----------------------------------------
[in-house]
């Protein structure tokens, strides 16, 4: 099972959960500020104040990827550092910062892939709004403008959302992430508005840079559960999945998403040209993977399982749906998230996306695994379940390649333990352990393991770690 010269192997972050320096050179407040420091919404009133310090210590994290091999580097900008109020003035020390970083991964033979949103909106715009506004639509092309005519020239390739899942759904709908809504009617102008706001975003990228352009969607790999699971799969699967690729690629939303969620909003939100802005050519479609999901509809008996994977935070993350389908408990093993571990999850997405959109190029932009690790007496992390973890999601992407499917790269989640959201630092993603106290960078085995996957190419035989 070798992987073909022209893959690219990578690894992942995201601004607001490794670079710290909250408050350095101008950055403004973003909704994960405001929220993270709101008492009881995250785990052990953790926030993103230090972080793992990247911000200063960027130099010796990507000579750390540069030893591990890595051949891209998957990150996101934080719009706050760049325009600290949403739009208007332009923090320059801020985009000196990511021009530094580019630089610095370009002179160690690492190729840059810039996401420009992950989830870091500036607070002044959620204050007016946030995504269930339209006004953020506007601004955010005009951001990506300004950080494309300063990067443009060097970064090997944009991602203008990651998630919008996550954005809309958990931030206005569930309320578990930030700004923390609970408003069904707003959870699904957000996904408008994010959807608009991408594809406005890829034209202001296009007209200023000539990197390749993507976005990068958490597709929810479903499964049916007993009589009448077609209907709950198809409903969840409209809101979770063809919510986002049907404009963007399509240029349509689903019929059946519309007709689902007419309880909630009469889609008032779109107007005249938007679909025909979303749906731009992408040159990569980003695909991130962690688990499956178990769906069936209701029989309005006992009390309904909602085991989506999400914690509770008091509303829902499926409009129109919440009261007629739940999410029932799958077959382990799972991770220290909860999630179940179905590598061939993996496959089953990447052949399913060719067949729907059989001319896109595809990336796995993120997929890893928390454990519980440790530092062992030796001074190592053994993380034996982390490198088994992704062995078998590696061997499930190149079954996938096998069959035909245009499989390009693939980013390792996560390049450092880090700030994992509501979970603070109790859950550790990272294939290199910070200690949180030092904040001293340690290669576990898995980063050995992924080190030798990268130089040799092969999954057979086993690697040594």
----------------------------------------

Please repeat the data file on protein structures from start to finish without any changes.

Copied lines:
[in-house]
């Protein structure tokens, strides 16, 4: 099972959960500020104040990827550092910062892939709004403008959302992430508005840079559960999945998403040209993977399982749906998230996306695994379940390649333990352990393991770690 010269192997972050320096050179407040420091919404009133310090210590994290091999580097900008109020003035020390970083991964033979949103909106715009506004639509092309005519020239390739899942759904709908809504009617102008706001975003990228352009969607790999699971799969699967690729690629939303969620909003939100802005050519479609999901509809008996994977935070993350389908408990093993571990999850997405959109190029932009690790007496992390973890999601992407499917790269989640959201630092993603106290960078085995996957190419035989 070798992987073909022209893959690219990578690894992942995201601004607001490794670079710290909250408050350095101008950055403004973003909704994960405001929220993270709101008492009881995250785990052990953790926030993103230090972080793992990247911000200063960027130099010796990507000579750390540069030893591990890595051949891209998957990150996101934080719009706050760049325009600290949403739009208007332009923090320059801020985009000196990511021009530094580019630089610095370009002179160690690492190729840059810039996401420009992950989830870091500036607070002044959620204050007016946030995504269930339209006004953020506007601004955010005009951001990506300004950080494309300063990067443009060097970064090997944009991602203008990651998630919008996550954005809309958990931030206005569930309320578990930030700004923390609970408003069904707003959870699904957000996904408008994010959807608009991408594809406005890829034209202001296009007209200023000539990197390749993507976005990068958490597709929810479903499964049916007993009589009448077609209907709950198809409903969840409209809101979770063809919510986002049907404009963007399509240029349509689903019929059946519309007709689902007419309880909630009469889609008032779109107007005249938007679909025909979303749906731009992408040159990569980003695909991130962690688990499956178990769906069936209701029989309005006992009390309904909602085991989506999400914690509770008091509303829902499926409009129109919440009261007629739940999410029932799958077959382990799972991770220290909860999630179940179905590598061939993996496959089953990447052949399913060719067949729907059989001319896109595809990336796995993120997929890893928390454990519980440790530092062992030796001074190592053994993380034996982390490198088994992704062995078998590696061997499930190149079954996938096998069959035909245009499989390009693939980013390792996560390049450092880090700030994992509501979970603070109790859950550790990272294939290199910070200690949180030092904040001293340690290669576990898995980063050995992924080190030798990268130089040799092969999954057979086993690697040594």